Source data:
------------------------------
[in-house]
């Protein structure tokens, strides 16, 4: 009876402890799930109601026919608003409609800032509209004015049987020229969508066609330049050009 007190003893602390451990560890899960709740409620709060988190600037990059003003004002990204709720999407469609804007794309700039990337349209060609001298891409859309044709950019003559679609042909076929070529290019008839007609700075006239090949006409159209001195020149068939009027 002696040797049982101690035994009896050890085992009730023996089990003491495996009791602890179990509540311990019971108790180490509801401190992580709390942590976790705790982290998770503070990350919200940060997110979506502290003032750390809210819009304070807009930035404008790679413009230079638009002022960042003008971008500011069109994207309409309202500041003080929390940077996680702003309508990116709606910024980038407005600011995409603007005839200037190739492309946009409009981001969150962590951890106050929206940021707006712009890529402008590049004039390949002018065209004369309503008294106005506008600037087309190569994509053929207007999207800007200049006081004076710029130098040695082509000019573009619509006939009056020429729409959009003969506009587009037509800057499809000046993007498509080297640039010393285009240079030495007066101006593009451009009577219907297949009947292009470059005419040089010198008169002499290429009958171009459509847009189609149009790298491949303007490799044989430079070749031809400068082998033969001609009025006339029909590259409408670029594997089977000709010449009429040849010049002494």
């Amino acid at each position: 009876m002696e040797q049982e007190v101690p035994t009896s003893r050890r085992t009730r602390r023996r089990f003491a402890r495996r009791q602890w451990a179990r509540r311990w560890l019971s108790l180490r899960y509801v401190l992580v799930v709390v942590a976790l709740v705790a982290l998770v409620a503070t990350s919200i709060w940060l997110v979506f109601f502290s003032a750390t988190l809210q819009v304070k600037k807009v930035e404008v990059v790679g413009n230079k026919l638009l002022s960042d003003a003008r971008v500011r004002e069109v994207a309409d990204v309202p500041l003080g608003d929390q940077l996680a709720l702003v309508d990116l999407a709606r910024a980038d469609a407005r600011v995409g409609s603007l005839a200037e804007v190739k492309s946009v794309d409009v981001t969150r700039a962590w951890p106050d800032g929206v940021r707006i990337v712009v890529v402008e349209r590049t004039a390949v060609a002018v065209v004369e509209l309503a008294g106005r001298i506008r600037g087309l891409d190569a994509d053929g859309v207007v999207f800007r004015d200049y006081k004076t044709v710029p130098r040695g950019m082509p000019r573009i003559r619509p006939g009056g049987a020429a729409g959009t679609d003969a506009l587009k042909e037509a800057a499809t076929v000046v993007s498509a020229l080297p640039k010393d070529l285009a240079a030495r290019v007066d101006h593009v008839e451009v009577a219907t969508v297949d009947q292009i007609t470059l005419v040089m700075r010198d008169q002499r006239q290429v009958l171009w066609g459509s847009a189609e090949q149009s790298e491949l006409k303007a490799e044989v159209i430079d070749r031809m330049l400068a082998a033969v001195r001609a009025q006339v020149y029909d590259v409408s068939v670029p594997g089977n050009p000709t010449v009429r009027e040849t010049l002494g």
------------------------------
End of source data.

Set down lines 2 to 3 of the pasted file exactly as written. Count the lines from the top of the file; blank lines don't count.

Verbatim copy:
């Protein structure tokens, strides 16, 4: 009876402890799930109601026919608003409609800032509209004015049987020229969508066609330049050009 007190003893602390451990560890899960709740409620709060988190600037990059003003004002990204709720999407469609804007794309700039990337349209060609001298891409859309044709950019003559679609042909076929070529290019008839007609700075006239090949006409159209001195020149068939009027 002696040797049982101690035994009896050890085992009730023996089990003491495996009791602890179990509540311990019971108790180490509801401190992580709390942590976790705790982290998770503070990350919200940060997110979506502290003032750390809210819009304070807009930035404008790679413009230079638009002022960042003008971008500011069109994207309409309202500041003080929390940077996680702003309508990116709606910024980038407005600011995409603007005839200037190739492309946009409009981001969150962590951890106050929206940021707006712009890529402008590049004039390949002018065209004369309503008294106005506008600037087309190569994509053929207007999207800007200049006081004076710029130098040695082509000019573009619509006939009056020429729409959009003969506009587009037509800057499809000046993007498509080297640039010393285009240079030495007066101006593009451009009577219907297949009947292009470059005419040089010198008169002499290429009958171009459509847009189609149009790298491949303007490799044989430079070749031809400068082998033969001609009025006339029909590259409408670029594997089977000709010449009429040849010049002494």
């Amino acid at each position: 009876m002696e040797q049982e007190v101690p035994t009896s003893r050890r085992t009730r602390r023996r089990f003491a402890r495996r009791q602890w451990a179990r509540r311990w560890l019971s108790l180490r899960y509801v401190l992580v799930v709390v942590a976790l709740v705790a982290l998770v409620a503070t990350s919200i709060w940060l997110v979506f109601f502290s003032a750390t988190l809210q819009v304070k600037k807009v930035e404008v990059v790679g413009n230079k026919l638009l002022s960042d003003a003008r971008v500011r004002e069109v994207a309409d990204v309202p500041l003080g608003d929390q940077l996680a709720l702003v309508d990116l999407a709606r910024a980038d469609a407005r600011v995409g409609s603007l005839a200037e804007v190739k492309s946009v794309d409009v981001t969150r700039a962590w951890p106050d800032g929206v940021r707006i990337v712009v890529v402008e349209r590049t004039a390949v060609a002018v065209v004369e509209l309503a008294g106005r001298i506008r600037g087309l891409d190569a994509d053929g859309v207007v999207f800007r004015d200049y006081k004076t044709v710029p130098r040695g950019m082509p000019r573009i003559r619509p006939g009056g049987a020429a729409g959009t679609d003969a506009l587009k042909e037509a800057a499809t076929v000046v993007s498509a020229l080297p640039k010393d070529l285009a240079a030495r290019v007066d101006h593009v008839e451009v009577a219907t969508v297949d009947q292009i007609t470059l005419v040089m700075r010198d008169q002499r006239q290429v009958l171009w066609g459509s847009a189609e090949q149009s790298e491949l006409k303007a490799e044989v159209i430079d070749r031809m330049l400068a082998a033969v001195r001609a009025q006339v020149y029909d590259v409408s068939v670029p594997g089977n050009p000709t010449v009429r009027e040849t010049l002494g």